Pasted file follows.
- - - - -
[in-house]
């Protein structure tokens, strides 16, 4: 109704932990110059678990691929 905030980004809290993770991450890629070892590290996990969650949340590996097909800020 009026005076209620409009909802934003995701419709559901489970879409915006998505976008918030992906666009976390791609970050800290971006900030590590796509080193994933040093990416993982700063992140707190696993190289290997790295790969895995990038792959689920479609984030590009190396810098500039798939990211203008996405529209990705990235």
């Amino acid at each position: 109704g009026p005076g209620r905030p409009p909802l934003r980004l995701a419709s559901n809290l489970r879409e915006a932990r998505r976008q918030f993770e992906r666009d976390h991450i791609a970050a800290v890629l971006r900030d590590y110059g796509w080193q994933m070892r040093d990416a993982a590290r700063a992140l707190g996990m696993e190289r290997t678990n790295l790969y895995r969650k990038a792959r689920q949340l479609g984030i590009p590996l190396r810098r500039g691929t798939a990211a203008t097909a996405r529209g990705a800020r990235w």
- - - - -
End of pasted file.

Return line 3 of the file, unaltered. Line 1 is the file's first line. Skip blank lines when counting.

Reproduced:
């Amino acid at each position: 109704g009026p005076g209620r905030p409009p909802l934003r980004l995701a419709s559901n809290l489970r879409e915006a932990r998505r976008q918030f993770e992906r666009d976390h991450i791609a970050a800290v890629l971006r900030d590590y110059g796509w080193q994933m070892r040093d990416a993982a590290r700063a992140l707190g996990m696993e190289r290997t678990n790295l790969y895995r969650k990038a792959r689920q949340l479609g984030i590009p590996l190396r810098r500039g691929t798939a990211a203008t097909a996405r529209g990705a800020r990235w």